The Kedzie Gateway TIF is now an official TIF district after approval from the Homewood Board of Trustees at its Oct. 12 meeting.
The district, primarily located primarily on 183rd Street between Kimball Avenue and Robin Lane, will use one of the village’s financial tools to “alleviate conditions that deter private investment in the area,” according to a village document.
The village sees the intersection of 183rd Street and Kedzie Avenue as a key gateway into the village, according to village officials. The 33 acres consists of 28 parcels of land and is home to the former Brunswick Zone bowling alley, a property the village would like redeveloped.
The approval comes after a joint review board, which consists of representatives from each of the taxing districts within the boundaries of the new district, gave it greenlight on Sept. 1. On Sept. 28, the village held a public hearing where Bob Rychlicki, executive vice president of Kane, McKenna and Associates, the consulting firm the village hired to manage TIF district development, gave a presentation.
During the presentation, he said the area qualified as a conservation area. That means it isn’t blighted but could head in that direction if not for the TIF designation, according to Rychlicki. About 70% of buildings in the district are more than 35 years old and the area meets five of 13 requirements in state law to qualify as a TIF district, he said.
TIF districts are one tool the village has to compete for business against areas that have lower property taxes. They generate revenue for development in the district by freezing the equalized assessed value (EAV) of properties in the district. At the time a TIF is established, taxing agencies within the boundaries continue to receive property tax revenue based on the EAV. The taxes generated in excess of the base EAV can be reinvested into business properties or into the area’s infrastructure.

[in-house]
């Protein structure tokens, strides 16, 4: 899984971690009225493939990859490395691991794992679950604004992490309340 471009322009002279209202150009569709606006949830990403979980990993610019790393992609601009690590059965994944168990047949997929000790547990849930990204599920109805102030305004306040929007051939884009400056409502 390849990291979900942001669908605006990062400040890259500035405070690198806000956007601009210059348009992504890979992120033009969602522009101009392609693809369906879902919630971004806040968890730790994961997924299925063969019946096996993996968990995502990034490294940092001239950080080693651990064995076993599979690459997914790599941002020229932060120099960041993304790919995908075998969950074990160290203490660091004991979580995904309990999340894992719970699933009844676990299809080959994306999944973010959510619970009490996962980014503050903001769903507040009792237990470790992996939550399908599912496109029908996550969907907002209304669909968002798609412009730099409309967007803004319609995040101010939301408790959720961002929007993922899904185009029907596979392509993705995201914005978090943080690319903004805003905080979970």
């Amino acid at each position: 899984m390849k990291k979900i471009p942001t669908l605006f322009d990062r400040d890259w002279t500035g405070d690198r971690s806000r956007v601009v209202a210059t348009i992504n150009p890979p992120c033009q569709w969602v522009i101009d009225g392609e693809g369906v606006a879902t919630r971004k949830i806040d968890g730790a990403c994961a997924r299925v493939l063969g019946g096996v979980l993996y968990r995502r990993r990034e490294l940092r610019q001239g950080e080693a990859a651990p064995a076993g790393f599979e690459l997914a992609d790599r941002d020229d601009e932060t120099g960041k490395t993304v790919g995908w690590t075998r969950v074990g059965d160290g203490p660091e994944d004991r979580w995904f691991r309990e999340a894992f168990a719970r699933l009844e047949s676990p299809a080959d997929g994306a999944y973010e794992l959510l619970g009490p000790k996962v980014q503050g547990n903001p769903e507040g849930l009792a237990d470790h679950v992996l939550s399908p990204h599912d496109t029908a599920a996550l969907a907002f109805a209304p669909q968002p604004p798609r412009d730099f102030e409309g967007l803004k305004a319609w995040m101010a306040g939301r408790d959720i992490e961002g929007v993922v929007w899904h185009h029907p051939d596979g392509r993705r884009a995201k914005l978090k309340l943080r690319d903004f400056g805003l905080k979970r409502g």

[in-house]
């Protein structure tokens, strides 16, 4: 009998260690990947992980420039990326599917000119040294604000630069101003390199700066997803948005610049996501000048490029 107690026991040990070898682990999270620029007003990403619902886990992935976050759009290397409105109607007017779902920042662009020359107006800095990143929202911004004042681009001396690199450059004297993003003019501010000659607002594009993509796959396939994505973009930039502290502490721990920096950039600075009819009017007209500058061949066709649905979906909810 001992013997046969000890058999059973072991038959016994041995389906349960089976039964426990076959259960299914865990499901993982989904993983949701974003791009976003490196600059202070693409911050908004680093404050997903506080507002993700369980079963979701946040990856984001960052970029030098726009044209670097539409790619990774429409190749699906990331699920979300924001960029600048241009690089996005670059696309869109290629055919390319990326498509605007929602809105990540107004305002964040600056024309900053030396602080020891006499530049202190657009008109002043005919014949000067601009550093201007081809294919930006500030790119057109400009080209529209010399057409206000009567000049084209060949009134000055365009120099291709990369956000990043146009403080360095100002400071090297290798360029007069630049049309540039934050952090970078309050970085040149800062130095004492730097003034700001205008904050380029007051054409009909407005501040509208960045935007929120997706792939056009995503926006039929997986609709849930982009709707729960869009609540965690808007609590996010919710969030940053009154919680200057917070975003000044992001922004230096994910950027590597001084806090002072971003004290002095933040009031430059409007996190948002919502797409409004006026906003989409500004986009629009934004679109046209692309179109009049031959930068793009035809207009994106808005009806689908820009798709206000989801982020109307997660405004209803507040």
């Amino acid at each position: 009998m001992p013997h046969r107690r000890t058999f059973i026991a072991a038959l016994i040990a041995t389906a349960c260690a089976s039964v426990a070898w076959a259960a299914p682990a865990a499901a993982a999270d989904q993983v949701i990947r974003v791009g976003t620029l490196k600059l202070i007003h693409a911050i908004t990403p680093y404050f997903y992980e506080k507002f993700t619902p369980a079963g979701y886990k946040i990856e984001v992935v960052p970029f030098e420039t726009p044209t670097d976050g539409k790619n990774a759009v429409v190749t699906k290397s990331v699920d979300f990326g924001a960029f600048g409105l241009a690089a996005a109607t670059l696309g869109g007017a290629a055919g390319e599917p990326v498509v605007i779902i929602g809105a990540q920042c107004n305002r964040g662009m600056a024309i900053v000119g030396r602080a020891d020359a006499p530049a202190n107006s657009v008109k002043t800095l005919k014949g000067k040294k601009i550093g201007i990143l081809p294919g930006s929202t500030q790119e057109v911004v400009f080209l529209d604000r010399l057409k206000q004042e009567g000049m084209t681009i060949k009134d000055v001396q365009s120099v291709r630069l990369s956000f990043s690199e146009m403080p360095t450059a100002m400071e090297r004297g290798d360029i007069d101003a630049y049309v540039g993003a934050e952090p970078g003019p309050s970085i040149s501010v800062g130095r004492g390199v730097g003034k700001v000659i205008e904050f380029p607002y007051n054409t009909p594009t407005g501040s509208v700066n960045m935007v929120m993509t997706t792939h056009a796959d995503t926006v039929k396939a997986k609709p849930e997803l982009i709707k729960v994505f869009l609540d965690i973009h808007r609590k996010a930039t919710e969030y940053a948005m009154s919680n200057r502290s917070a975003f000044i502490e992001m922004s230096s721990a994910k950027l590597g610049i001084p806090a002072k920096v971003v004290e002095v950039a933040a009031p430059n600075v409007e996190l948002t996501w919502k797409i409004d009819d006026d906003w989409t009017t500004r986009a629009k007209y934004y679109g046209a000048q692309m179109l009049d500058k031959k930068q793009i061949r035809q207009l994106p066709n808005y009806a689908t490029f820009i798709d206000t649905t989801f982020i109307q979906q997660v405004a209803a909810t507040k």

The based EAV of the properties in the district will be nearly $13.3 million.
In other news, since no alternative bids were received for the redevelopment of the former site of Bogart's Charhouse, the village will consider entering into a real estate sale contract with a proposed developer, Homewood Brewing Company, according to Chris Cummings, village attorney.
The Homewood Brewing Company submitted a letter of intent to purchase the property and to develop a single-story brewery and restaurant. The village has said it was prepared to move forward with this proposal but was required to give other interested parties a chance to submit alternate proposals.
Cummings said the real estate sale contract would be “contingent on the village and the developer entering into a redevelopment agreement. The redevelopment agreement would obligate the purchaser to build the project as proposed.”
The sales contract is tentatively scheduled for the Oct. 26 village board meeting and the redevelopment agreement is tentatively scheduled to appear before the board on Nov. 9